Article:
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在沪法国人的绿色爱好 - 2021年03月19日

Jogging and litter cleanup: a Frenchman successfully combines both

The arrival of cold air doesn’t cast a chill over Soulfiane Khellaf’s “plogging” campaign.
As darkness falls and the urban hustle-bustle dulls, the local boulangerie where Khellaf works is still a lively scene.
Basking in the site’s warm glow and tantalizing aromas, people come in and greet Khellaf as an old friend. The clock strikes 7:15pm, and a shout goes up: Hooray!
Khellaf then leads nine people out into the evening for the weekly plogging — a combination of jogging and picking up trash along the way.
He has designed a shorter running route on this chilly evening because he doesn’t want to discourage their team spirit.
“Usually, we run between 5 to 7 kilometers,” he tells Shanghai Daily. “But today it is a 4.5-kilometer run. Every week we do different routes, so people won’t get bored.”
They run down Huashan, Pingwu, Xingfu and Fahuazhen roads. Inhaling the night air and crunching leaves underfoot, they pick up litter along their way.
“I love this area,” Khellaf says. “It’s pretty cool and quiet. The roads are small, with fewer cars and bikes. When you have a group of runners, safety is the priority.”
One of his runners agrees.
“I love it,” says 25-year-old designer Shu Shu. “I love sports but I don’t like to do sports alone. Running with others gets me motivated, and plogging is a new fitness trend. Khellaf plots different routes every week, allowing me to discover different aspects of Shanghai.”
Khellaf, who was born and raised in Paris, works as head of business development for Luneurs, a popular Parisian-style bakery chain.
Khellaf initiated the idea of building a “Luneurs community” of staff, customers, friends and neighbors to get together for some fun and meaningful volunteer work.
He says he loves jogging and believes in an eco-friendly lifestyle. Plogging is an excellent way to combine both.
Last September, he initiated the first plogging event. Unexpectedly, the idea caught on quickly.
“It just happened naturally,” Khellaf says. “Work colleagues and customers wanted to join in the effort. The idea just snowballed.”
It’s now going strong after about six months.
“We plog every week,” he says. “We cancel an outing only when it’s raining or when it’s super cold. On chilly evenings, we get about 10 people; when it’s warm, we might have 20 to 25.”
He says he is leery about trying to expand the concept too much.
“I don’t want to make it a big event,” he says. “As you grow bigger, sometimes you just lose direction. I don’t want to lose the purpose. We do it for fun. That’s the most important thing. We want to do something meaningful, but we don’t want it to become a burden.”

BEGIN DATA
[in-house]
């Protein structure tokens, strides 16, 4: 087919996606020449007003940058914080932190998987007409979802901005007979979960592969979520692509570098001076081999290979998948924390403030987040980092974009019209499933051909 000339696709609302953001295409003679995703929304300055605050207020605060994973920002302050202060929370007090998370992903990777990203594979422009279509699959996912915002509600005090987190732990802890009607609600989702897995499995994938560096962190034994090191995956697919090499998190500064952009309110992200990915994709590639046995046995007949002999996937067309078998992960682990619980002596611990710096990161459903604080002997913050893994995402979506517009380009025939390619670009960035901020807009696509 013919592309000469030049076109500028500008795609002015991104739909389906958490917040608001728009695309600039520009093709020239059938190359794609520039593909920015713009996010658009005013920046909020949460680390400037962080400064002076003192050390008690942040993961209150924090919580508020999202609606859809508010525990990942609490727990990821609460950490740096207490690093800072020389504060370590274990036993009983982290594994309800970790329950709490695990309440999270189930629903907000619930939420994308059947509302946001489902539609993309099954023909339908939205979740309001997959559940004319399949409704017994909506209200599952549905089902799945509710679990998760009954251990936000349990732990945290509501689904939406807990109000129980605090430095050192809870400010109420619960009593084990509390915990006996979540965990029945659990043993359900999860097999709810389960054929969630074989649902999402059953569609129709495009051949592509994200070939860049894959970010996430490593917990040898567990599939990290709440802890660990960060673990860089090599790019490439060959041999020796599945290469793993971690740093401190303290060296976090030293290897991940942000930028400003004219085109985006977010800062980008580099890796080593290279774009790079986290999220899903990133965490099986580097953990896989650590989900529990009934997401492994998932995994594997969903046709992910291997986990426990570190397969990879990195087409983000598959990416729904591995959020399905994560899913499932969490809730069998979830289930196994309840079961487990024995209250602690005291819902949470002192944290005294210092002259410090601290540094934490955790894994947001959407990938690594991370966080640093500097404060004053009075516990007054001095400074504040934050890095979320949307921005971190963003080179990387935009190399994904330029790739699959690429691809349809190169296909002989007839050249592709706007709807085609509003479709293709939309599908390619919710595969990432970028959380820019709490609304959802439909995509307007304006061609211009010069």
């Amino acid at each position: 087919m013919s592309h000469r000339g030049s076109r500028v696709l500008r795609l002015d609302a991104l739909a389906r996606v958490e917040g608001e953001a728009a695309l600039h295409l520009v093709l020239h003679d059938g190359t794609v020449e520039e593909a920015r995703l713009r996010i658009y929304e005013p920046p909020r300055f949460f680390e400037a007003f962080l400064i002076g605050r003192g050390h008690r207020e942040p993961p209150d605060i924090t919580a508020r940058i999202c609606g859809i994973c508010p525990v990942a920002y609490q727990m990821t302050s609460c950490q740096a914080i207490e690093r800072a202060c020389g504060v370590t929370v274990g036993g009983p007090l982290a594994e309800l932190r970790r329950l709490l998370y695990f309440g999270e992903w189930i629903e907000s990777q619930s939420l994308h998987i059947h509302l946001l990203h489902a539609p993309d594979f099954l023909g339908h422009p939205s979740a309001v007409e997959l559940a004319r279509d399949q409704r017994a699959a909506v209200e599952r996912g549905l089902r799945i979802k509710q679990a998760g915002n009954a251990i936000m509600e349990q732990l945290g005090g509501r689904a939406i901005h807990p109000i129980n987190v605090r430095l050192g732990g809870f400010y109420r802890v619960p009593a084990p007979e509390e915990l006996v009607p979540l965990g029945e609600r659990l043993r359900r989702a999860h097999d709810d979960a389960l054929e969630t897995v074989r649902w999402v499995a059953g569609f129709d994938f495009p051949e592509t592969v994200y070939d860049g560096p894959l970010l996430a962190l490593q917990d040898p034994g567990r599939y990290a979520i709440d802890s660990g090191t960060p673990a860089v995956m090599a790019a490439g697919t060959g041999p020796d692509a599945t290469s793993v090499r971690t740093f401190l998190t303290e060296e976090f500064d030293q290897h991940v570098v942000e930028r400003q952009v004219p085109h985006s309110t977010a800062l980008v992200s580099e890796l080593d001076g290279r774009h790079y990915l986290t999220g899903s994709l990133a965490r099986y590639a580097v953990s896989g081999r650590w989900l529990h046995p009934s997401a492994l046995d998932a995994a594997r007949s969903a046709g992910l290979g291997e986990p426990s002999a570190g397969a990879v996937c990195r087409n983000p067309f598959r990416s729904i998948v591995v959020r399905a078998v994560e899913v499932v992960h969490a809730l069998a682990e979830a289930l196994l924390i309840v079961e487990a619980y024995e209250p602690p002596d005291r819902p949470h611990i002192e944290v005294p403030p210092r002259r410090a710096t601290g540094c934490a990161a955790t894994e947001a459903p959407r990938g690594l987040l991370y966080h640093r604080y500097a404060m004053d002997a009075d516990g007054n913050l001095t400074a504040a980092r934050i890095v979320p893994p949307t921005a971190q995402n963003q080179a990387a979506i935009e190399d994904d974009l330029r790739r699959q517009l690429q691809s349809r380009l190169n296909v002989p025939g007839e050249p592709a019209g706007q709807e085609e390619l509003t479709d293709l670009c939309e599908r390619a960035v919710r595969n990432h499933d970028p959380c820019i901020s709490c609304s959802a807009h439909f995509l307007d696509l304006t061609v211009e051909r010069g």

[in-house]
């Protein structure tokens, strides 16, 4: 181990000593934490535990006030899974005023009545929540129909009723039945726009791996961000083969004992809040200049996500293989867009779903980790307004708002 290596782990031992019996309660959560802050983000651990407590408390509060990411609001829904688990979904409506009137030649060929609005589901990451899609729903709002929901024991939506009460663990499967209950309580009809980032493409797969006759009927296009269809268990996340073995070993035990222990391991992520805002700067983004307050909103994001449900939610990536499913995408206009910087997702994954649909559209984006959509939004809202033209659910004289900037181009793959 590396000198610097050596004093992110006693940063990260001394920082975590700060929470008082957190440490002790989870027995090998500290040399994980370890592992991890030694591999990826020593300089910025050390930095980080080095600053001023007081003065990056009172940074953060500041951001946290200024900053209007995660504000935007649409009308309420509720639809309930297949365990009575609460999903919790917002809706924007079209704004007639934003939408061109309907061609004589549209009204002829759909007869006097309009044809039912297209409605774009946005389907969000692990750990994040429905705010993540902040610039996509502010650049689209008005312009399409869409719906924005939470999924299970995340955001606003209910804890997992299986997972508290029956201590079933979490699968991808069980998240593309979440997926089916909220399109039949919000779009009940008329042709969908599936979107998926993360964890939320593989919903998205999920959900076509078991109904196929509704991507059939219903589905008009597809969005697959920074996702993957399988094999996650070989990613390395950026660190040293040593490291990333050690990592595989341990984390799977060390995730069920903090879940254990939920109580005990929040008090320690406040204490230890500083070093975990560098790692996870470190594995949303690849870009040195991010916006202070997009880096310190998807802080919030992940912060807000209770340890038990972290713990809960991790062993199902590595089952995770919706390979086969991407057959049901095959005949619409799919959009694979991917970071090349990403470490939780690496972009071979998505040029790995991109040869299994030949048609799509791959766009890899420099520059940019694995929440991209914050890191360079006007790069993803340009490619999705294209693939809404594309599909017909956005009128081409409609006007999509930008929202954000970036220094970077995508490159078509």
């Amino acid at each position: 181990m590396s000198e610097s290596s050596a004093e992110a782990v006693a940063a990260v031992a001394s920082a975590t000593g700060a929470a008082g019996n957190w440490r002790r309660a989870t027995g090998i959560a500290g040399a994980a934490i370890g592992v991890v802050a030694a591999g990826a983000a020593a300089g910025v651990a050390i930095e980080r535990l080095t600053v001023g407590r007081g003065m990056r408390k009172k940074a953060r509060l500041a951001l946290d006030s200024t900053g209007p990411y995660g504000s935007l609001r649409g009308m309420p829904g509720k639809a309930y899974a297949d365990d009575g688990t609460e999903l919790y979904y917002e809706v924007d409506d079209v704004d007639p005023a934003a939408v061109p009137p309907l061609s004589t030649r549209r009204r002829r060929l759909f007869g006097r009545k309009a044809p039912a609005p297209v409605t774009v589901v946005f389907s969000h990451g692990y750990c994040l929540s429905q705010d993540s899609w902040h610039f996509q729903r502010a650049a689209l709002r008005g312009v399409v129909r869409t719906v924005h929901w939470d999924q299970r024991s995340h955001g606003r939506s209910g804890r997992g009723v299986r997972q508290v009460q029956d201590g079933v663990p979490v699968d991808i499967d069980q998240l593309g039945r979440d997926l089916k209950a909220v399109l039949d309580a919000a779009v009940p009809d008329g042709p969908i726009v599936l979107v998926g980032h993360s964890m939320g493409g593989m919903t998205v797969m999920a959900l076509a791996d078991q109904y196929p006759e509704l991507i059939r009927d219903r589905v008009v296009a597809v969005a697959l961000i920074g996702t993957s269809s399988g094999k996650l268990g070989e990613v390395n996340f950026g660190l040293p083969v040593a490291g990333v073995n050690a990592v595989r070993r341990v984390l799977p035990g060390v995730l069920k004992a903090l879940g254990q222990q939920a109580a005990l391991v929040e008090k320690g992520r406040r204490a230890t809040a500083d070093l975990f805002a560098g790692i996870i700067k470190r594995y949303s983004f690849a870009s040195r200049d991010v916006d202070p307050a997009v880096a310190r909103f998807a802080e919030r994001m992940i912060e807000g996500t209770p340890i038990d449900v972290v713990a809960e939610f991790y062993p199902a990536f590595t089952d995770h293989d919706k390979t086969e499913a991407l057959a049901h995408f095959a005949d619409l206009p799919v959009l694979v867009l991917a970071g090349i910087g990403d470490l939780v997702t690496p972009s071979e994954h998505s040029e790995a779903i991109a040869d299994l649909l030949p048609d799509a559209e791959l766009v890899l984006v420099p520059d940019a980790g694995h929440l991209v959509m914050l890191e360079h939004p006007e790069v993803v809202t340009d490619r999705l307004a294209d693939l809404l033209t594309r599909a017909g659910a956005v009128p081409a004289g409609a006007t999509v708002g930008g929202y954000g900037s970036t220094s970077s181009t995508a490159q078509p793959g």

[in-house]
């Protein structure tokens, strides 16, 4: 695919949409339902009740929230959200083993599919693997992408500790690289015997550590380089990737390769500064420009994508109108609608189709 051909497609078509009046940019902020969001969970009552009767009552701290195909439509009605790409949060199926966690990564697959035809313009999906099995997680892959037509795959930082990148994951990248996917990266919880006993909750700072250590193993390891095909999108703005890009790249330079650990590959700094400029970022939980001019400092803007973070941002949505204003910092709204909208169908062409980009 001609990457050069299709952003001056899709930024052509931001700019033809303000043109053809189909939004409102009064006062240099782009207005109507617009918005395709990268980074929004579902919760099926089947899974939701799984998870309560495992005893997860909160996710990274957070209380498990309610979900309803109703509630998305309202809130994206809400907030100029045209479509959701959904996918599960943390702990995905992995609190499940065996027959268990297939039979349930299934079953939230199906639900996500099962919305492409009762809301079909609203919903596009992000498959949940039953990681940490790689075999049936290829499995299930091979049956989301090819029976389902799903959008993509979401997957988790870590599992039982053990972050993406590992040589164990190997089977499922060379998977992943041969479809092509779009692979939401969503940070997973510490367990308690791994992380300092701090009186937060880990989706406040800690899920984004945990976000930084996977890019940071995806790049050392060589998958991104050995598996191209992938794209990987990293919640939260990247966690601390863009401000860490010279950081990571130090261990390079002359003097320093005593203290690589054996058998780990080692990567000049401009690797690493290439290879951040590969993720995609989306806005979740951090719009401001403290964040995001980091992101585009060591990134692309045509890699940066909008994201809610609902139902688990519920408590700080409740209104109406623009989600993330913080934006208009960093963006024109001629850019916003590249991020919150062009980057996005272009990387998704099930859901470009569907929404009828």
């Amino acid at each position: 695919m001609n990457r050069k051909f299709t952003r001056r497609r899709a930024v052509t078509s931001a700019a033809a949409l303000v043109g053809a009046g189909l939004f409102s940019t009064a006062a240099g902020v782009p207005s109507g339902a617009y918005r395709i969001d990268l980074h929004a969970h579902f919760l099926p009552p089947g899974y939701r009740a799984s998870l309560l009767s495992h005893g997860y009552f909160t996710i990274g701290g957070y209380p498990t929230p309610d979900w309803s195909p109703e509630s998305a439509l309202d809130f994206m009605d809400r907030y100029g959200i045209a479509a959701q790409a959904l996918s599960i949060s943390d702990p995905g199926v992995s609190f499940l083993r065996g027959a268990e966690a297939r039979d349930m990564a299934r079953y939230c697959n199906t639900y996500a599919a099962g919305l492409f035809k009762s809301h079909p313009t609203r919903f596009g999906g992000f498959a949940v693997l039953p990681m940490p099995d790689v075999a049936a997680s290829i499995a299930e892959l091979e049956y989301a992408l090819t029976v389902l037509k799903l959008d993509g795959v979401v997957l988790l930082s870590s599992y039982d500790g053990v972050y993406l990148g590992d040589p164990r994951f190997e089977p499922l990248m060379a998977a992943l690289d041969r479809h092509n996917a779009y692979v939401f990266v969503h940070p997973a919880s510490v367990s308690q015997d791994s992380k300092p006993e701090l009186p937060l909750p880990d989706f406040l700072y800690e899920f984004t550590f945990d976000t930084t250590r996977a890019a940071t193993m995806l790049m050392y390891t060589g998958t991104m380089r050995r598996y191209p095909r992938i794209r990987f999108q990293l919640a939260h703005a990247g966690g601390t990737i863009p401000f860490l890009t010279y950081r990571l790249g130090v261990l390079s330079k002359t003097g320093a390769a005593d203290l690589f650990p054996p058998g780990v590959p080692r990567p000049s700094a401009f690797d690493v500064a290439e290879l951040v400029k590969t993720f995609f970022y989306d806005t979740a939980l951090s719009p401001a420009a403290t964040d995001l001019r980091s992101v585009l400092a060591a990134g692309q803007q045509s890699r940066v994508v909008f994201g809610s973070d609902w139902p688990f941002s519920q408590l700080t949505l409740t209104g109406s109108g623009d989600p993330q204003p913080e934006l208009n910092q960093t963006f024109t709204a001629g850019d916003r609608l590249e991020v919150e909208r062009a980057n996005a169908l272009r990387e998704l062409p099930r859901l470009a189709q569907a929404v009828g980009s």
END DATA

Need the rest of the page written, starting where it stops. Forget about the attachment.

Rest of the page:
He adds, “I think everything starts with a small step. Maybe some people just join us for the run or out of environmental concerns. It becomes a habit. Maybe the next day, they will pick up litter apart from our weekly runs. Those are the small steps.”
Khellaf says he is considering other eco-friendly activities.
“We won’t try anything too formal,” he says. “Instead, we will try to keep activities simple and accessible for everyone, just like plogging.”
Khellaf came to Shanghai four years ago. His reasons were a bit complicated, but they basically boiled down to wanting a new life experience.
“The first time I came to China was for study,” he says. “I had done business school in France, and I joined an exchange program to China. I went to Suzhou for one semester. That’s how I discovered China.”
In Shanghai, he is particularly fond of the former French concession area. He says designing different running routes in the area has been a good way for him to learn more about Shanghai.
“I live not far away,” he says. “I used to live in an old building, but recently I moved to a relatively new one. I feel like this area is my backyard garden.”
He adds, “For me, this area is unique in the world. I have traveled a bit, mostly in Asia. But finding this area with its European architecture 10,000 kilometers away from Europe is crazy.”
He says the charm lies in its authenticity. People living in the area are locals. Some have lived there for generations. The plane trees that line streets are common in France.
“The trees remind me a little bit of home,” he says.
Back in his home in suburban Paris, every one learns garbage collection and recycling in childhood, he says. Shanghai has been a bit of a latecomer in the practice. The city began serious garbage-sorting efforts in July 2019.
“I think people are embracing it,” he says. “Yes, it’s mandatory, but I think most people believe that it’s meaningful. It’s a matter of education and adopting new habits. In the beginning, it seems a bit complicated, but after a while, it becomes second nature. You don’t think about it; you just do it.”
According to Khellaf, Shanghai is much cleaner than Paris.
“Actually, we don’t find a lot of litter on the streets,” he says of his plogging group. “Shanghai has very clean streets. It has a good image.”
Currently, Luneurs is working on a food bank project to provide leftover products to needy families. Details haven’t been revealed yet.
 

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